Tag Archives: Freedom


We keep our cat Ira indoors for a reason:  there are a lot of dogs in our neighborhood and we want him to be safe.  He does not understand this.  He believes our rules are unreasonable and unnecessarily restrictive  He is sure he can fend for himself and that he does not need us to take care of him.  Of course, he is always quite willing to eat the food we offer him, but he never shows gratitude for it.  He acts as if we somehow owe it to him.  And he resents our keeping him in the “prison” of our home.

Ira has run out the door a million times without incident.  But last week, he ran out the door for the million and first time, and disappeared.  We searched for him for two days.  It sleeted.  The wind was blowing cold and merciless.  The temperature dropped to 20 degrees.  We worried and hunted for him, calling his name, going door to door, handing out pictures of him.  And at last, on the third night, we found him.

He was trapped 60 feet up in a tree.  That’s like the height of a six-story building.  This tree had been trimmed back within an inch of its life and had almost no branches between the ground and the crotch of three limbs where Ira had settled himself.  He was so high up, you could barely make out his pathetic little face as he cried for help.  The only way he could have had the initiative to climb that high was if a dog were chasing him.  Well, we told him so, didn’t we?  Not understanding the reasons for our rules did not help him escape the consequences of disobedience.

We called the fire department.  They did not have a ladder tall enough to reach Ira, and the nearby power lines made it unsafe to use the bucket lift.  They soon gave up and went home.  Next we called a professional tree trimmer.  By now it was nearly midnight, and he was unable to help Ira, either.  The next day, we found an animal rescue service who sent out a man with their longest ladder.  That ladder was almost 20 feet short of where Ira sat.  We were getting desperate.  After four days of sitting in that tree, Ira was dehydrated and hungry, as well as in danger of freezing to death.  At last, we found a man who could climb trees using a sling and harness and spiked boots.  He climbed up that tree, putting himself in danger of falling, and rescued our silly cat.

What’s the moral of this tale?  Romans chapter 6 tells us that we are all slaves to what we obey.  Ira obeyed his own instincts, believing that ignoring our restrictions would give him greater freedom.  He ended up stuck in one position, completely alone, without food or water, and exposed to the elements,  helpless to even move an inch in any direction.  If he had been willing to obey US, he would have had everything a cat would want–free run of the entire nice, warm house; plenty of food and water; and people who love him.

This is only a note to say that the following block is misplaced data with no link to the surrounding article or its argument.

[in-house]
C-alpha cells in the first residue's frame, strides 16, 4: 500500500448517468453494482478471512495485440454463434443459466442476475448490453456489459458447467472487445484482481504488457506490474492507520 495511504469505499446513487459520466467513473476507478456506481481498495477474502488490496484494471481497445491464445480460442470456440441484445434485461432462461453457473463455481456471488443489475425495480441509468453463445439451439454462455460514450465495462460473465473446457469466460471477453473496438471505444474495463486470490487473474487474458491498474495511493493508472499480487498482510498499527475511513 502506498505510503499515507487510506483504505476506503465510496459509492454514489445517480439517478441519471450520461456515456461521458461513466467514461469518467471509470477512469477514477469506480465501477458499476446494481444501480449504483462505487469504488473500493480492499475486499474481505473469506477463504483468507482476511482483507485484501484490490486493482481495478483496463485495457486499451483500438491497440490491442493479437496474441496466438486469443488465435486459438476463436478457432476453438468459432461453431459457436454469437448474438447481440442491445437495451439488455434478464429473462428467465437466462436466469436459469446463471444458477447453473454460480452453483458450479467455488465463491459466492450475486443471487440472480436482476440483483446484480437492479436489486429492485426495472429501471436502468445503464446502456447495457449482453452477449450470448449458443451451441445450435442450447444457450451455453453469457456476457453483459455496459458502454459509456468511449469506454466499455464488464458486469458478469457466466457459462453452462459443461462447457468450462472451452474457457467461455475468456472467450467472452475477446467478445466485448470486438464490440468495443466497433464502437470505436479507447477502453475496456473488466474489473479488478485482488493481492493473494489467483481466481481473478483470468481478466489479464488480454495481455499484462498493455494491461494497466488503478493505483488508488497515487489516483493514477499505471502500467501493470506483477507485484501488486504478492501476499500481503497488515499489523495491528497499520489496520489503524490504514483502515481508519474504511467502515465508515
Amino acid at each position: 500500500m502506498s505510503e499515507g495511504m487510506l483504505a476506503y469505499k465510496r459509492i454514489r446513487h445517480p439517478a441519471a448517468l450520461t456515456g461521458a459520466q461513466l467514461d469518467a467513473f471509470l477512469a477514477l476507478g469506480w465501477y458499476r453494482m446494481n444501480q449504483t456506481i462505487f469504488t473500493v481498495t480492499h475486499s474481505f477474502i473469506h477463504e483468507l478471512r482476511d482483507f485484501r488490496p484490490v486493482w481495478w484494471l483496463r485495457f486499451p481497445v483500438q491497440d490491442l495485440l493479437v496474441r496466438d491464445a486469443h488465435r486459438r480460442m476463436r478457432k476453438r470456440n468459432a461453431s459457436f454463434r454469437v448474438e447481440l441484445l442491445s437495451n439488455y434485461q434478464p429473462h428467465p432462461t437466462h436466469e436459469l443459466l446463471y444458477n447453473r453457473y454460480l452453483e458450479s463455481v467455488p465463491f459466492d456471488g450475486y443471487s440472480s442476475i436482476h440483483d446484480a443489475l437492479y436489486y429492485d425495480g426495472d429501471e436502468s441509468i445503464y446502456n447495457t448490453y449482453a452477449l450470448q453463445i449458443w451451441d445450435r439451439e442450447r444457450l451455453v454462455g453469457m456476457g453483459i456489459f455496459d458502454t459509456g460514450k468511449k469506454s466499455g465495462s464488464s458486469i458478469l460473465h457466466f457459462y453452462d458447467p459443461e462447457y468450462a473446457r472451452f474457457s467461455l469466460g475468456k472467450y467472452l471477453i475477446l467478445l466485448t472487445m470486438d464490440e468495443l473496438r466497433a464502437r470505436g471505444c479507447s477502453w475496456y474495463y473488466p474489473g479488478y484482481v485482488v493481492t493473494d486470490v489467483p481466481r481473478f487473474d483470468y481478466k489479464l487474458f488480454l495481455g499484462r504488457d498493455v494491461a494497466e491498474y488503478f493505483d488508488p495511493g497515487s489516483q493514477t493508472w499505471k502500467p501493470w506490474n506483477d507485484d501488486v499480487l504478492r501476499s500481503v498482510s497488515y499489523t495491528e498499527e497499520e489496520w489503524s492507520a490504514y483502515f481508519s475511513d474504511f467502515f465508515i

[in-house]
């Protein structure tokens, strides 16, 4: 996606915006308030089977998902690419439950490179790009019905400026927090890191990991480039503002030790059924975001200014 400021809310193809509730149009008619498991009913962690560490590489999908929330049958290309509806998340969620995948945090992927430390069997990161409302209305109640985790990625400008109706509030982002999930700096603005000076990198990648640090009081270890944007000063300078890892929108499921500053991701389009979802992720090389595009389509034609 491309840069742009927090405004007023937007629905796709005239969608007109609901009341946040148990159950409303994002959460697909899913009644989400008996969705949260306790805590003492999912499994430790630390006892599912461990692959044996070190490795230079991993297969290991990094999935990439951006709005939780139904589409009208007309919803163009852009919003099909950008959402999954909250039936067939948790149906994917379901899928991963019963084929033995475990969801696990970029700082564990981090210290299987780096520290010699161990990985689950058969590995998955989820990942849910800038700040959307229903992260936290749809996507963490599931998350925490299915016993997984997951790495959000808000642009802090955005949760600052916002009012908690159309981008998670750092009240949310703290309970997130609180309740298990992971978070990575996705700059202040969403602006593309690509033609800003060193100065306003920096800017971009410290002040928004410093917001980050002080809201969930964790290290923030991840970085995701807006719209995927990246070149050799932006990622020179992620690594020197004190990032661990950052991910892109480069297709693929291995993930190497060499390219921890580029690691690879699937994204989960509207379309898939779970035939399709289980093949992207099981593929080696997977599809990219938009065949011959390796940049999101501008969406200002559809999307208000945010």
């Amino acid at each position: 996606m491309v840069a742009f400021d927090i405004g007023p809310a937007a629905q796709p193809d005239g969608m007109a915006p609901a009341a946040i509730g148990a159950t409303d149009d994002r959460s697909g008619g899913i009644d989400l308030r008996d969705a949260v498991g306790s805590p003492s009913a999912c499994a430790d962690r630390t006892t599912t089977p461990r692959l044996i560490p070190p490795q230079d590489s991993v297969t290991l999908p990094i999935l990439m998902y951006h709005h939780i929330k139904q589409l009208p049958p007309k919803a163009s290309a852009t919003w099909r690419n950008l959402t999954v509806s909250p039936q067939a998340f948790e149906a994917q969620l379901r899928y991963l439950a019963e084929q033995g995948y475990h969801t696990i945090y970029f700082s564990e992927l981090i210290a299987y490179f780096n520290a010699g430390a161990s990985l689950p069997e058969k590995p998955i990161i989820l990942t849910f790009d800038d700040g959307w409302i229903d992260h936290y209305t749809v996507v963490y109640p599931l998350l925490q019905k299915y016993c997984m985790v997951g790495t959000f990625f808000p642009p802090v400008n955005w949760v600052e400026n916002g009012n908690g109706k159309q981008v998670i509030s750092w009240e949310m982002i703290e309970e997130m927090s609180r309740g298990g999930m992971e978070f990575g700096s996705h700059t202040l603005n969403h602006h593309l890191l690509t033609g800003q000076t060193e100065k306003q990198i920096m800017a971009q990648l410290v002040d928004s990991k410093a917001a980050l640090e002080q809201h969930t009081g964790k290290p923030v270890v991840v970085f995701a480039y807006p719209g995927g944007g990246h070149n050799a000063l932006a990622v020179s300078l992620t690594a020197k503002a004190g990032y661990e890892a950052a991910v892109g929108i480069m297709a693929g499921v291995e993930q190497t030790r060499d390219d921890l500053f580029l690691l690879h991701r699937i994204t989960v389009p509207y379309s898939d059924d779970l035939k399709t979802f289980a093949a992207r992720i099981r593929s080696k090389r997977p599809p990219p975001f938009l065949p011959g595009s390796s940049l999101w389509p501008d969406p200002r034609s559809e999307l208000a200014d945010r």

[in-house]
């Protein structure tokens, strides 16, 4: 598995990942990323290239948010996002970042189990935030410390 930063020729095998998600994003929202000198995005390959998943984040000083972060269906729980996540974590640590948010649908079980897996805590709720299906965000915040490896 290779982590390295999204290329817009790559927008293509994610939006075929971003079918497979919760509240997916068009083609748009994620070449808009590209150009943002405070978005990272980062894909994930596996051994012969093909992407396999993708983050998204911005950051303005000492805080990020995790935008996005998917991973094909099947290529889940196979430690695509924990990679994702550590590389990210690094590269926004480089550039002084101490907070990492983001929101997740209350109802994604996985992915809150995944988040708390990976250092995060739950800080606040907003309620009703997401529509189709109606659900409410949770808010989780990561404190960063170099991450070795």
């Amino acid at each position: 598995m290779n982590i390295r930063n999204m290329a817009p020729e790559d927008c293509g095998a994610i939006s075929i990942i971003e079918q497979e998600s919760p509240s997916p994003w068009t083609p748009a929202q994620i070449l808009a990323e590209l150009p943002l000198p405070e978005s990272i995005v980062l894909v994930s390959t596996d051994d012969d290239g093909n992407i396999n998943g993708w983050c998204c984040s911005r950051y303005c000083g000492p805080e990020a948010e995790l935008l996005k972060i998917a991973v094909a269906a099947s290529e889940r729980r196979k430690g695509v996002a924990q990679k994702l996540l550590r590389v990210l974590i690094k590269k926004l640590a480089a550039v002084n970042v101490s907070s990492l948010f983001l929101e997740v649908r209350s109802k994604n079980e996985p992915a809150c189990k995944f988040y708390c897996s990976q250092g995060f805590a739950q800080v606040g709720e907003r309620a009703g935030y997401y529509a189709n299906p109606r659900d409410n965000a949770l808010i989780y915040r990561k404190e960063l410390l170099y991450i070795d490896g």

Doing what I want looks like fun.  It looks like freedom.  But freedom from what?  Freedom from God means freedom from all the good things He wants to give us.  Freedom to do what we want can look attractive, but can lead to horrifying circumstances!  Ira thought he knew more about how life works than we do.  He thought that fulfilling his own desires would give him happiness.  He had to learn the hard way that we actually do know what’s best for him.  I had to learn that lesson, too; I learned it well enough that I never want to be free from God again.



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Declaration of Interdependence

Yes, dear readers, it is time for my annual, controversial Fourth of July blog entry.  As usual, please keep in mind that I love my country and am glad I was born in a nation in which I am free to express myself without fear of retaliation from the government (although retaliation from my readers at times resembles a free-for-all. . . .)

It’s been too easy for Americans to forget, or ignore, the fact that the War for Independence was not fought to secure individual rights and freedoms but national sovereignty.  All English citizens already had the rights and freedoms we hold dear in America. That was why the colonists were literally up in arms about the abuse by the government they were receiving–as Englishmen, they expected the rights guaranteed to them by the Magna Carta to be honored and upheld. (“Know that we, at the prompting of God and for the health of our soul and the souls of our ancestors and successors, for the glory of holy Church and the improvement of our realm, freely and out of our good will have given and granted to . . . all of our realm these liberties written below to hold in our realm of England in perpetuity. . . .”–preamble to Magna Carta, 1215 a.d.) If the colonists had been patient and persevered, their rights would have certainly been restored without having to fight a war (see Canada).  As it is, they severed ties with the government that was meant to defend their rights and was not doing so.  The Declaration of Independence was a document proclaiming the independence of a nation, a group of people, from another nation; not a carte blanc proclaiming the independence of every individual from every other individual on earth.